How Does Sugar Give You Energy?

A group of kids dip their fingers in a bowl of sugar while they and a woman are making a tray of cookies.
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Table sugar, or sucrose, is a dietary sweetener derived from a variety of plant sources, including sugarcane and sugar beets. Nutritionists classify sucrose as a simple sugar, because your body easily and quickly digests and assimilates it. The sucrose molecule is a disaccharide composed of two simple monosaccharides, glucose and fructose. According to Elson Haas, M.D., glucose is the principal form of fuel used by your cells to produce energy.



Before your body can convert sugar to energy, you must first digest and absorb it. When you consume sucrose – sugar is nearly ubiquitous in the American diet – it quickly separates into its two monosaccharide constituents by an enzyme called sucrase. Your bloodstream readily absorbs both glucose and fructose through the lining of your intestine. From there, the bloodstream carries them to your liver, where fructose converts to glucose. Hence, sucrose is a rich source of glucose, which all of your cells can use for energy.


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Cellular Respiration

Your liver helps to regulate the amount of glucose in your blood and provides a continuous supply to meet your energy needs. When your cells require energy, they absorb glucose from your bloodstream and break it into two molecules of pyruvate, which then transfer into the mitochondria – the "furnaces" in your cells – where pyruvate converts to acetyl-CoA. Within the mitochondria, acetyl-CoA underoes processing via two metabolic pathways – the citric acid cycle and the electron transport chain. This yields adenosine triphosphate, or ATP, the source of energy for all metabolic processes. This oxidative metabolism of one glucose molecule yields 36 molecules of ATP, according to Dr. Michael Gregory at State University of New York.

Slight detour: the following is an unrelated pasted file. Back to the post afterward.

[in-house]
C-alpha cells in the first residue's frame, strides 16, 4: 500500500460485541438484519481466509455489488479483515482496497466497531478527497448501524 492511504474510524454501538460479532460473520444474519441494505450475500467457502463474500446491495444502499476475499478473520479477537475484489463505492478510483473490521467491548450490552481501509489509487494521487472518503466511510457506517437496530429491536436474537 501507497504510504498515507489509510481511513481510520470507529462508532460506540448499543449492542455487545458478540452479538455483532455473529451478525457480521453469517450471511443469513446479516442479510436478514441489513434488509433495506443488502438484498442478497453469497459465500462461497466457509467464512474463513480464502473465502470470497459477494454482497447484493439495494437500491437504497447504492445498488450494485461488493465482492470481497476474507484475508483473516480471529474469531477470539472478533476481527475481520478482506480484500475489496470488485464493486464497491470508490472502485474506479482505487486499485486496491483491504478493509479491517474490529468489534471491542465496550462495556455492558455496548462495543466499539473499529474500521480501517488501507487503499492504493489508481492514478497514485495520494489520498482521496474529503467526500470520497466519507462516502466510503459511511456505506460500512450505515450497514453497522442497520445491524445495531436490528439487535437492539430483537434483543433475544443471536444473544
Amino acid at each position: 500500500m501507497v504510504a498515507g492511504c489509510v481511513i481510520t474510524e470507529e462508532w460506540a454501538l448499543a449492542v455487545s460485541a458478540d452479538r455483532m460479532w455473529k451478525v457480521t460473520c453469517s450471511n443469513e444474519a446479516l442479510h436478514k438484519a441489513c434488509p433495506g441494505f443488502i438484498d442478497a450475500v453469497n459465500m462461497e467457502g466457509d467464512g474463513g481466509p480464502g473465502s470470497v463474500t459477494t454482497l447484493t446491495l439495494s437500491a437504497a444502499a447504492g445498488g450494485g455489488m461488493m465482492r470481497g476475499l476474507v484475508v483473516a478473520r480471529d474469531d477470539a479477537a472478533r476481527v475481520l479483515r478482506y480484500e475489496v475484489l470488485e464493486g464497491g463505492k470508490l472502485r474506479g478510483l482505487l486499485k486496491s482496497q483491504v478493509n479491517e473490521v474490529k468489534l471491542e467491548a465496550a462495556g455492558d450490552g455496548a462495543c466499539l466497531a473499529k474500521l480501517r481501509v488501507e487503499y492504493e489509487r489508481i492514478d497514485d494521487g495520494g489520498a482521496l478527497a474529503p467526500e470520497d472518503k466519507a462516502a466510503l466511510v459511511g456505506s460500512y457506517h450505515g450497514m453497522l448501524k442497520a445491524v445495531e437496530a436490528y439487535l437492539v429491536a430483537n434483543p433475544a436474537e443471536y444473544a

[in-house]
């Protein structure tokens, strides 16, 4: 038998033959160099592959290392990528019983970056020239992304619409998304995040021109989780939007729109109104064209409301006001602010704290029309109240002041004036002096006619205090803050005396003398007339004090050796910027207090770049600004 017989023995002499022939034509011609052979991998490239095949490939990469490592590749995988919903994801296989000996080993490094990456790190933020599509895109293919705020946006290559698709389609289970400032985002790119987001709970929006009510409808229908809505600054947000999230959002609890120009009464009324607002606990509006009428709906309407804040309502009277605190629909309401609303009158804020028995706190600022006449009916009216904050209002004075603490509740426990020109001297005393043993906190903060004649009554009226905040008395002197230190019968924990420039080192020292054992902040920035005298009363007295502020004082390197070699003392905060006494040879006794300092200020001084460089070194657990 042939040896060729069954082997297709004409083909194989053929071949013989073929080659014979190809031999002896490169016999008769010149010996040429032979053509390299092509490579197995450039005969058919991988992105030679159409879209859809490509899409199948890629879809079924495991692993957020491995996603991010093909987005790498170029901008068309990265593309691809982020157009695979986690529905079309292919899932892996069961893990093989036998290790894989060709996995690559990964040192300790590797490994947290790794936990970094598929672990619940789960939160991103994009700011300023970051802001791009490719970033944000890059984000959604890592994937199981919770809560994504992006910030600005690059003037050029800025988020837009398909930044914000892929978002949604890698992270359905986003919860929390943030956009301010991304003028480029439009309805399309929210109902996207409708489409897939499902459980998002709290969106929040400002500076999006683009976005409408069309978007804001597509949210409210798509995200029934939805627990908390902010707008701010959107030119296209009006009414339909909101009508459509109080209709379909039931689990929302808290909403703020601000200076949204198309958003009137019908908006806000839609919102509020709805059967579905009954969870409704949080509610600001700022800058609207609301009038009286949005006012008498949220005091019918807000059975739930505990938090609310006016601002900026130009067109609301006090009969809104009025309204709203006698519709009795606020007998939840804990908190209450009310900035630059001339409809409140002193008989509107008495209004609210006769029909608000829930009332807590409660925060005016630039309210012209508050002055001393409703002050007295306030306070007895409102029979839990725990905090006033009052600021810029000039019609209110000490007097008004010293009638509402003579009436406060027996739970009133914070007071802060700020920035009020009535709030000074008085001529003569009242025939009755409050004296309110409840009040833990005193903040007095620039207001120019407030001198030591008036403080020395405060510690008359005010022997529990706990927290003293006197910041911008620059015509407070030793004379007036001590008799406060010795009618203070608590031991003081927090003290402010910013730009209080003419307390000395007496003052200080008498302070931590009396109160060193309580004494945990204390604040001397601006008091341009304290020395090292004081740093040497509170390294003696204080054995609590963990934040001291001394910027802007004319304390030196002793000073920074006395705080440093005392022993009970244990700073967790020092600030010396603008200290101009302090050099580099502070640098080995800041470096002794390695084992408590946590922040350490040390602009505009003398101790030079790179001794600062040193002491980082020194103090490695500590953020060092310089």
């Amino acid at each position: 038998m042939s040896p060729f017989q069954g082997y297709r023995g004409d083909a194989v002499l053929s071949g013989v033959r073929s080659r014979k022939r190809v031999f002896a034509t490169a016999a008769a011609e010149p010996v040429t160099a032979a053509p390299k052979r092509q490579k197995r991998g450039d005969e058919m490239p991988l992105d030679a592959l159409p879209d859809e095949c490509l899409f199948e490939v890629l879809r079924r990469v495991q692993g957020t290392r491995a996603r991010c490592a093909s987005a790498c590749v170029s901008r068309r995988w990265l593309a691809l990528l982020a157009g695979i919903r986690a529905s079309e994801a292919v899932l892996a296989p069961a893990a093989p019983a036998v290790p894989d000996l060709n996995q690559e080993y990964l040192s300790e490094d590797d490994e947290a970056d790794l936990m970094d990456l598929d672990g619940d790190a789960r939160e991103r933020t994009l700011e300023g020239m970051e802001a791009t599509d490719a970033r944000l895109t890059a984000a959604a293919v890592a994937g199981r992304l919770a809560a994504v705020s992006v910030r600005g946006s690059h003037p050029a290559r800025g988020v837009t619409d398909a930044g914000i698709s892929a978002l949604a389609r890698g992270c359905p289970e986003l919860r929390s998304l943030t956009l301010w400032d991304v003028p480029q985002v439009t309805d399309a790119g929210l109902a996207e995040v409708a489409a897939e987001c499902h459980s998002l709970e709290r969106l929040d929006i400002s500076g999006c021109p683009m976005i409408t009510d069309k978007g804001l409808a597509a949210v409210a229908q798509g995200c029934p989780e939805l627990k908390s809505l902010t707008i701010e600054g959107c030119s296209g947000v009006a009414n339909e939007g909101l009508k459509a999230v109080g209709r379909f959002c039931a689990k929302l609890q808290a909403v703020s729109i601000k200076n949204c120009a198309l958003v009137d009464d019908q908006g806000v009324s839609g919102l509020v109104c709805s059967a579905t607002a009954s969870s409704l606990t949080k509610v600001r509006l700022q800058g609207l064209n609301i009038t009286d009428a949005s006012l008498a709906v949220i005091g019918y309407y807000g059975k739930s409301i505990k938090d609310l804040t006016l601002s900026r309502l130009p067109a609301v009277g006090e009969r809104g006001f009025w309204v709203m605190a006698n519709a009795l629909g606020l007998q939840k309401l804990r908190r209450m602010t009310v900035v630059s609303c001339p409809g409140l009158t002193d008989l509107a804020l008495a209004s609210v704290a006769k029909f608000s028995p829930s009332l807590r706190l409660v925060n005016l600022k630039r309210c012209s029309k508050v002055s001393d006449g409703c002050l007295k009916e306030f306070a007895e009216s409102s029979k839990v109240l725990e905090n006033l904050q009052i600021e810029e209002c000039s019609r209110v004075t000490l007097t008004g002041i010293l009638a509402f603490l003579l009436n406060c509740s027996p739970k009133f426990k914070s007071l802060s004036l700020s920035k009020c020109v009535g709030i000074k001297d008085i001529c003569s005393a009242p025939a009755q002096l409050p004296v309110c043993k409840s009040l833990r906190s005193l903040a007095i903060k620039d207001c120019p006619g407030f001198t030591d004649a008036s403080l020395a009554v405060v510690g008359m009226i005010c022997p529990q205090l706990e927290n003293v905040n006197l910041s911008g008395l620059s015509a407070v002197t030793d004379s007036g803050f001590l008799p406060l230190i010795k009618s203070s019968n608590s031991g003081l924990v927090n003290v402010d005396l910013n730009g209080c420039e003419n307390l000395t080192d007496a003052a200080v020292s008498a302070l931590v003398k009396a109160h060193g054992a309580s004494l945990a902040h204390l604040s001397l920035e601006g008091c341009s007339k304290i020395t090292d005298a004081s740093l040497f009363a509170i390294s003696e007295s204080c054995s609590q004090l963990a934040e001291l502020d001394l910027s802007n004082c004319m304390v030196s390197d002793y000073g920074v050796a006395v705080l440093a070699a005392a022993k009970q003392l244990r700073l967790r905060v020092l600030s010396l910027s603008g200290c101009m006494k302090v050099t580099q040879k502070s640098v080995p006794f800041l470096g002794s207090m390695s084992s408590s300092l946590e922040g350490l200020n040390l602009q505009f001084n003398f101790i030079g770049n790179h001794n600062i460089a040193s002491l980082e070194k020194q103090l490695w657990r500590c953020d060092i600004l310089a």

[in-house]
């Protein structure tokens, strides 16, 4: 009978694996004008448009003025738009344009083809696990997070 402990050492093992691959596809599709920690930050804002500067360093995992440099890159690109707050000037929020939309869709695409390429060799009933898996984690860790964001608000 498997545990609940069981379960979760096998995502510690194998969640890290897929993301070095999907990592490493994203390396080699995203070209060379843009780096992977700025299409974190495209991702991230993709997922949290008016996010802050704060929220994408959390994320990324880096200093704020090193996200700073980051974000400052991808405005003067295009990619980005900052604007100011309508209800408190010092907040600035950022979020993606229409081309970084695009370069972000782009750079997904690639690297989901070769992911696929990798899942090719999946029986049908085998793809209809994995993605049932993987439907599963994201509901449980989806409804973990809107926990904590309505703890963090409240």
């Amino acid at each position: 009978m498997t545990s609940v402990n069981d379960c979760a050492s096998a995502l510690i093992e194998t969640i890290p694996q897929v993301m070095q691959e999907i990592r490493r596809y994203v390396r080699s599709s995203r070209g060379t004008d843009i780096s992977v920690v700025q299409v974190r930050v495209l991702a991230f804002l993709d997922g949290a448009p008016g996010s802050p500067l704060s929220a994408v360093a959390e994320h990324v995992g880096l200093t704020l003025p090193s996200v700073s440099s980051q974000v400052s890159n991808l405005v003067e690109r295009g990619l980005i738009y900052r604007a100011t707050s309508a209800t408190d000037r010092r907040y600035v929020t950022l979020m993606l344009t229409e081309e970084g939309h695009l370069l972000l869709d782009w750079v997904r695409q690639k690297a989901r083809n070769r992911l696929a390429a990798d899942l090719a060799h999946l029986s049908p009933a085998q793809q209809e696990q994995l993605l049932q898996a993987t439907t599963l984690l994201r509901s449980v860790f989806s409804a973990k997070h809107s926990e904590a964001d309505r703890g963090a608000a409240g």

Storage Depots

If your sugar consumption exceeds your body's immediate energy needs, glucose converts to glycogen and becomes stored in your liver and muscles. Once these organs reach their capacity to store glycogen, excess glucose first converts to fatty acids and then to triglycerides, which become stored in your adipose tissue. When the glucose from your diet does not meet the energy needs of your cells – during fasting or exercise, for example – your body can quickly break down glycogen to produce glucose. Similarly, triglycerides break down into fatty acids and then to acetyl-CoA, which enters your mitochondria for "burning."



Sugar, by virtue of its easy digestibility and high glucose content, is a quick source of energy for your cells. However, the over-consumption of sugar is one factor contributing to the obesity epidemic in developed countries. The U.S. Department of Agriculture reports that the average American consumes more than 150 pounds of sugar annually, and the typical American diet provides around 32 added teaspoons of sugar each day. Ten teaspoons daily is the recommended limit. Complex carbohydrates -- whole grains, fruits and vegetables -- provide ample supplies of glucose for your energy needs while also furnishing an array of other useful nutrients.




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